Banned Books Week, which celebrates the freedom to read, wrapped up yesterday, but Eric Wirick, Reference Assistant at the Dayton Metro Library’s East Branch, says “acknowledging, discussing and celebrating the freedom to read is important year-round.”
Eric, 32, of Dayton, grew up in a neighborhood near the library branch where he now works, and explains that he wasn’t much of a reader until the fourth grade, when his teacher introduced him to Mark Twain’s The Adventures of Tom Sawyer.
Eric didn’t know that the novel was often banned; he just knew “it captured my imagination, and I devoured it. That novel turned me into a reader.”
Years later, Eric and a co-worker (Kevin Delecki, now Head Librarian at Greene County Public Library) conceived of a unique way to spread the word about Banned Books Week: setting up a ‘jail’ to enclose community members reading from banned books during all the branch’s open hours of the Banned Books Week.
“Our first event was in 2006,” explains Eric, who’s worked for Dayton Metro Library for twelve years. “We just hung green chicken wire from the ceiling that first year! But the next year, the Friends of the Library provided funding so we could build a wooden jail frame that folds for storage. We’ve reused it every year since then.”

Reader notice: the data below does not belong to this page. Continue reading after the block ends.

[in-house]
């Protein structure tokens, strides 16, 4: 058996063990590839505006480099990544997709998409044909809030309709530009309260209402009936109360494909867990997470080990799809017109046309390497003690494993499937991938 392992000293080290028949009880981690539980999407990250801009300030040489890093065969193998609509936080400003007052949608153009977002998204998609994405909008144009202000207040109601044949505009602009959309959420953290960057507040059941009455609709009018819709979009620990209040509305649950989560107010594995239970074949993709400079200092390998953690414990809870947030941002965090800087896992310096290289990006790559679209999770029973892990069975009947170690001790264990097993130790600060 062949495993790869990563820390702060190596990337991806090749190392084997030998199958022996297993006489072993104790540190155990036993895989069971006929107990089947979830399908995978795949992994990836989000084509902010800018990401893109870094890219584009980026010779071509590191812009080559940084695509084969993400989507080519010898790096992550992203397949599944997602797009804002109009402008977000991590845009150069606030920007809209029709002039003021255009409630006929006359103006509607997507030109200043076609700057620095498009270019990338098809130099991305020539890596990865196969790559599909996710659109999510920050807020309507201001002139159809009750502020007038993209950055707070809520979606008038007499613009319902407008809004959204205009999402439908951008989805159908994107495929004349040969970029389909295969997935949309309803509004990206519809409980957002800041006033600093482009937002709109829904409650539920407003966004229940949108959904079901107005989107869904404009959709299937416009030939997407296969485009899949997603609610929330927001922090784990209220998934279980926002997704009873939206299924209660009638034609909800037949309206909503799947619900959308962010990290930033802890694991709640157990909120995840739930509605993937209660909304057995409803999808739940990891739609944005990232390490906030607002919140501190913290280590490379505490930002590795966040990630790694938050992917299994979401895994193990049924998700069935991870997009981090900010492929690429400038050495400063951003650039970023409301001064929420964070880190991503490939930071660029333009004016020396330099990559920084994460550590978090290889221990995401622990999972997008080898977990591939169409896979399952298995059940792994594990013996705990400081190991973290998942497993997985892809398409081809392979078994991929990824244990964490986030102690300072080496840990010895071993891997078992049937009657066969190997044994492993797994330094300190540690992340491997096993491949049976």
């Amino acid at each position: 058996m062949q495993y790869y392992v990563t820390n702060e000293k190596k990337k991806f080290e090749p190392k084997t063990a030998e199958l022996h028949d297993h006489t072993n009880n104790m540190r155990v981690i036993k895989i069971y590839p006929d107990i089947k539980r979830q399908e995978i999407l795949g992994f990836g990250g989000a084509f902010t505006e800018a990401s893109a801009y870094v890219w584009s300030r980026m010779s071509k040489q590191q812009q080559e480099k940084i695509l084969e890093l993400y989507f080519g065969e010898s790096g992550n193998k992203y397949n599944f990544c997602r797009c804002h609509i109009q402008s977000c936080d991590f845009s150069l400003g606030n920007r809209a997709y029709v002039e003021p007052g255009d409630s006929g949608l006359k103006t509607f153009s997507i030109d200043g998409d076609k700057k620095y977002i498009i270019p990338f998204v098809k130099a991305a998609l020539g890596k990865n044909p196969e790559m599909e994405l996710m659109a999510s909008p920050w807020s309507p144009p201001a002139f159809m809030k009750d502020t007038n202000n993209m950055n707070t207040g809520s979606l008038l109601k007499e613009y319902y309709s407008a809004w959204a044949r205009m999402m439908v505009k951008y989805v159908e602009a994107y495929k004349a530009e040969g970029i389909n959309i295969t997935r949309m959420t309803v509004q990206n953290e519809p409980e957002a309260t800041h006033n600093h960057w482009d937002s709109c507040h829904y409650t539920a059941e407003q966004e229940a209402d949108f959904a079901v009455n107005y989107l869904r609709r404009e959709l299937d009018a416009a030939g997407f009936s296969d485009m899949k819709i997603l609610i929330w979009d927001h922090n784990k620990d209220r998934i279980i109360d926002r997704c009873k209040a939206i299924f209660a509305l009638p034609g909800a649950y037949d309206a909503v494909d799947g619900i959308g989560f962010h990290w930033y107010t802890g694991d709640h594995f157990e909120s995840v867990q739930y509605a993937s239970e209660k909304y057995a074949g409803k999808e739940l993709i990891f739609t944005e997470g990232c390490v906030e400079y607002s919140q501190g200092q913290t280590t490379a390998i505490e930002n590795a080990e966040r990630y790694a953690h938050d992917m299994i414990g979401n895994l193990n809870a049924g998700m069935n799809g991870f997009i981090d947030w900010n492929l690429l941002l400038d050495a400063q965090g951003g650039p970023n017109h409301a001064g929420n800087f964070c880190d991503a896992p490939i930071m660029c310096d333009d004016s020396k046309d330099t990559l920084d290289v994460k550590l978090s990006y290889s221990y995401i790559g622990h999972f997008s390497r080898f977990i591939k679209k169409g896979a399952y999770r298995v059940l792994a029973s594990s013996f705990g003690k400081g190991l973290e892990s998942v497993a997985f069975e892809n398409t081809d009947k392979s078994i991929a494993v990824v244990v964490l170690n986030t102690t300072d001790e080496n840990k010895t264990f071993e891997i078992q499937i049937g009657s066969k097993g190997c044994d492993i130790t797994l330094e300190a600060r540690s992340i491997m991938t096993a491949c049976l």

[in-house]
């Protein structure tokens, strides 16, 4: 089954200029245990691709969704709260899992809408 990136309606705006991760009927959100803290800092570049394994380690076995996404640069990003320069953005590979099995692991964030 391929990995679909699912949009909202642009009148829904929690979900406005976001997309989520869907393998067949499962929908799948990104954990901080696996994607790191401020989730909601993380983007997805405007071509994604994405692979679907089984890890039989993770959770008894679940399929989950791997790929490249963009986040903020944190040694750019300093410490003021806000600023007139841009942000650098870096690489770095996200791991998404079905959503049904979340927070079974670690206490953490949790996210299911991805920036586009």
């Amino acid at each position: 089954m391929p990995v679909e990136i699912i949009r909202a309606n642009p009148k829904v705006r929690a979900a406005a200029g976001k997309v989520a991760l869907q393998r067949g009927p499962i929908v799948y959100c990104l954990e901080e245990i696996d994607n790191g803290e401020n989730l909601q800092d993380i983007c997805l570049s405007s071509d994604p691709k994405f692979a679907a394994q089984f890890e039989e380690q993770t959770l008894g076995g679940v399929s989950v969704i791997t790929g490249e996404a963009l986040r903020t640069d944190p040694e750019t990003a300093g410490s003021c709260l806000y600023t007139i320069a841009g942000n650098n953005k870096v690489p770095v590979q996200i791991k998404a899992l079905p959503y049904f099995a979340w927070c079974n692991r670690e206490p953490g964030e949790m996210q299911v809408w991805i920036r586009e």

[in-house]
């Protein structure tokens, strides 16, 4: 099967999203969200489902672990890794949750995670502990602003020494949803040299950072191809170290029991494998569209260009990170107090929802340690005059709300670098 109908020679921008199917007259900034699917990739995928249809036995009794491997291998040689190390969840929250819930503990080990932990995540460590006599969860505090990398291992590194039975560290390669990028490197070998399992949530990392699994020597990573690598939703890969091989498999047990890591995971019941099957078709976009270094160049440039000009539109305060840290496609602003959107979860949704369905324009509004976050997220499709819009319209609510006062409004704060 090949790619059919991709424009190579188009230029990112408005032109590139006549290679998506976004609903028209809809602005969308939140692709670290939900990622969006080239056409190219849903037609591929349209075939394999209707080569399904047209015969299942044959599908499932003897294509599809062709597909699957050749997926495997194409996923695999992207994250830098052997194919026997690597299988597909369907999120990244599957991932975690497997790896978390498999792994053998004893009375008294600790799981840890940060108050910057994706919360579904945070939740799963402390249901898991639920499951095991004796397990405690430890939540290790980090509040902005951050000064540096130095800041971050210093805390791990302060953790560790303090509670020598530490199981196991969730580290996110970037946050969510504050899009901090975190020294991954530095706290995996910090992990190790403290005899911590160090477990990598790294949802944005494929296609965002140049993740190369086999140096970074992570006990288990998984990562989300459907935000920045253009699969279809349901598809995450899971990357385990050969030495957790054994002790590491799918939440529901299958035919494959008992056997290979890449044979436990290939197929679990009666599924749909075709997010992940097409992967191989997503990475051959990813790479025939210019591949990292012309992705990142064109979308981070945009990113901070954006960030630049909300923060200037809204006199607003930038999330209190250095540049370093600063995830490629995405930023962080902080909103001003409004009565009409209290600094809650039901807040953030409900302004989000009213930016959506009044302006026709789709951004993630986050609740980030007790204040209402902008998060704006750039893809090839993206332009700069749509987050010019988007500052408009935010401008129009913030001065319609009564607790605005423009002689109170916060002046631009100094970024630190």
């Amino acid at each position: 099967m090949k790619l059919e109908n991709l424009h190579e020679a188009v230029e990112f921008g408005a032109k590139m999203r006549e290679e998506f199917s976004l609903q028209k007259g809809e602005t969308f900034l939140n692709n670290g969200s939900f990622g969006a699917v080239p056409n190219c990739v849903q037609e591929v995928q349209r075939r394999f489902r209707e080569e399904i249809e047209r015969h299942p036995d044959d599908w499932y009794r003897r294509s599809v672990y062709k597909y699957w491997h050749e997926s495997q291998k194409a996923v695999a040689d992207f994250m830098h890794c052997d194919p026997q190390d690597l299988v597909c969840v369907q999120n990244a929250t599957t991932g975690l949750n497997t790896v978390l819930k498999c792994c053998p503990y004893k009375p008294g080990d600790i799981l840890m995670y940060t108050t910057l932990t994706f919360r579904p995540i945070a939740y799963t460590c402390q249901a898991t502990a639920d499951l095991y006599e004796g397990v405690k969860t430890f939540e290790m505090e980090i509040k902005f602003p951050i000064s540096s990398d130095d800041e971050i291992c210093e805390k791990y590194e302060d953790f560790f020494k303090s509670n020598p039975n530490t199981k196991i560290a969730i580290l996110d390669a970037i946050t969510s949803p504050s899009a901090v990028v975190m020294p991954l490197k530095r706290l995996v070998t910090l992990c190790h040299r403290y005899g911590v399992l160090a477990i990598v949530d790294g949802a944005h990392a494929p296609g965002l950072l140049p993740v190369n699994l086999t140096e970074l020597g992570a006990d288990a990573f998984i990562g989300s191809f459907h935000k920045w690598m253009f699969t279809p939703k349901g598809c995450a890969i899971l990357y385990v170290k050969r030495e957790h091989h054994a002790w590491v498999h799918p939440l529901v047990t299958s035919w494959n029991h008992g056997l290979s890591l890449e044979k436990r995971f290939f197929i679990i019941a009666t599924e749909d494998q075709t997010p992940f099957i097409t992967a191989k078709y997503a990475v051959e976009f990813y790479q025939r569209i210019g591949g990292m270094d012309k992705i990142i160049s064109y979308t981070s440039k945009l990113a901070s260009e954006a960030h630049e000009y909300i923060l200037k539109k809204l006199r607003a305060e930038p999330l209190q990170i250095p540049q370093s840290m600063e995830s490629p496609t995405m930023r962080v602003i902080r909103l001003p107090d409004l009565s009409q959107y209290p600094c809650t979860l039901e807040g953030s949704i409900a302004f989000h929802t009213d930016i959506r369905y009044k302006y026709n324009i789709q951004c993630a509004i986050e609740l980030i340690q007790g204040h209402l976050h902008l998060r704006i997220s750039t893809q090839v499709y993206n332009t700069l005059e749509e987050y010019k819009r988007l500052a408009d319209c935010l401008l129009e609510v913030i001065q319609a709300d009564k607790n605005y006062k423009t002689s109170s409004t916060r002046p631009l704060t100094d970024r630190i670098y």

Many area patrons, writers, literary lovers and luminaries (including Dayton Mayor Gary Leitzell) read in the East Branch’s “jail” this past week. I had the honor of being one of the readers, and read from Madeline L’Engle’s A Wrinkle In Time.
Learn more about banned books at www.bannedbooksweek.org
Wright State University hosting conference and ball to Celebrate Pride and Prejudice Bicentennial
In 1813, Jane Austen’s novel of manners, “Pride and Prejudice,” was published… and largely overlooked. Some might say it was a quiet novel.
Since then, of course, “Pride and Prejudice” has become one of the world’s most beloved novels, read and celebrated by millions of readers and inspiring many modern-day novels and movies.
Wright State University will celebrate the bicentennial of Pride and Prejudice’s first publication on Oct. 10, 11 and 12 by hosting a conference featuring scholarly presentations, theatrical performances and an English tea party. Concluding the festivities is the Regency Ball, a formal event that will immerse attendees in the popular culture of Austen’s time.
All events are open to the public, though tickets are required. Tickets can be purchased on the event website: the Collaborative Education, Leadership & Innovation in the Arts (CELIA) website at http://www.wright.edu/celia/events/pride-prejudice-the-bicentennial.
“Guests can expect to be transported back to the year 1813,” said Crystal Lake, Ph.D., assistant professor of English and coordinator of the bicentennial celebration.
Lake conceived the idea to create Pride & Prejudice: The Bicentennial two summers ago when she was a visiting fellow at the Chawton House Library in England. Lake said the library was just down an English country road from the house Austen lived in while working on some of her most accomplished novels, including preparing “Pride and Prejudice.”